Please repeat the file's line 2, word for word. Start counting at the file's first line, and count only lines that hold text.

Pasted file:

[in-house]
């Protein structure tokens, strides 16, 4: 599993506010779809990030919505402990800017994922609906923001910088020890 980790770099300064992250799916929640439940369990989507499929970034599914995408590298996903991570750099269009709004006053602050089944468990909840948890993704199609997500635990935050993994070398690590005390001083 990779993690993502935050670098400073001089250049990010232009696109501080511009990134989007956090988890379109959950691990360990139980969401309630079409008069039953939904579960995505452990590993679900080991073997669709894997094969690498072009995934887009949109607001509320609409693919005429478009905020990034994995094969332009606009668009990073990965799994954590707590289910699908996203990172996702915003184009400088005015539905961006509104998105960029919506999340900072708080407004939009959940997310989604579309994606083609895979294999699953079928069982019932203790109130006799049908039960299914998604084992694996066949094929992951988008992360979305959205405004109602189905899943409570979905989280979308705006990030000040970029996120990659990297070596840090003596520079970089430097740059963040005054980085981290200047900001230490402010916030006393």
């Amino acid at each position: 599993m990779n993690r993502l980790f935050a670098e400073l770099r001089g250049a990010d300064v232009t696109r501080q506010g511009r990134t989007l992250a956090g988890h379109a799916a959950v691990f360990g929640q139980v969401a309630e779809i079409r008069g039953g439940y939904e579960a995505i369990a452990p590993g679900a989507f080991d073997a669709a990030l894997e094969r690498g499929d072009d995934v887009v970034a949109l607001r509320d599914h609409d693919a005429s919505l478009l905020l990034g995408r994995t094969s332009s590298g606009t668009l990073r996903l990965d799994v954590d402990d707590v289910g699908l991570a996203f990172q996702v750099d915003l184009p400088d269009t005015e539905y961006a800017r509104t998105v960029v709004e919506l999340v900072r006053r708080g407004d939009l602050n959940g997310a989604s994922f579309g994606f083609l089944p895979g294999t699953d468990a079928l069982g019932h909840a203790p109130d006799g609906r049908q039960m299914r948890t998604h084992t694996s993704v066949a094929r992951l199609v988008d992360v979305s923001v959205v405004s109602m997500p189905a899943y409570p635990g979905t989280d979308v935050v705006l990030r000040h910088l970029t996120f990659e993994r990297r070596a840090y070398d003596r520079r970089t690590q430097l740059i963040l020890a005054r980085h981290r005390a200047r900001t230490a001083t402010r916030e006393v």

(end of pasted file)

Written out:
């Protein structure tokens, strides 16, 4: 599993506010779809990030919505402990800017994922609906923001910088020890 980790770099300064992250799916929640439940369990989507499929970034599914995408590298996903991570750099269009709004006053602050089944468990909840948890993704199609997500635990935050993994070398690590005390001083 990779993690993502935050670098400073001089250049990010232009696109501080511009990134989007956090988890379109959950691990360990139980969401309630079409008069039953939904579960995505452990590993679900080991073997669709894997094969690498072009995934887009949109607001509320609409693919005429478009905020990034994995094969332009606009668009990073990965799994954590707590289910699908996203990172996702915003184009400088005015539905961006509104998105960029919506999340900072708080407004939009959940997310989604579309994606083609895979294999699953079928069982019932203790109130006799049908039960299914998604084992694996066949094929992951988008992360979305959205405004109602189905899943409570979905989280979308705006990030000040970029996120990659990297070596840090003596520079970089430097740059963040005054980085981290200047900001230490402010916030006393």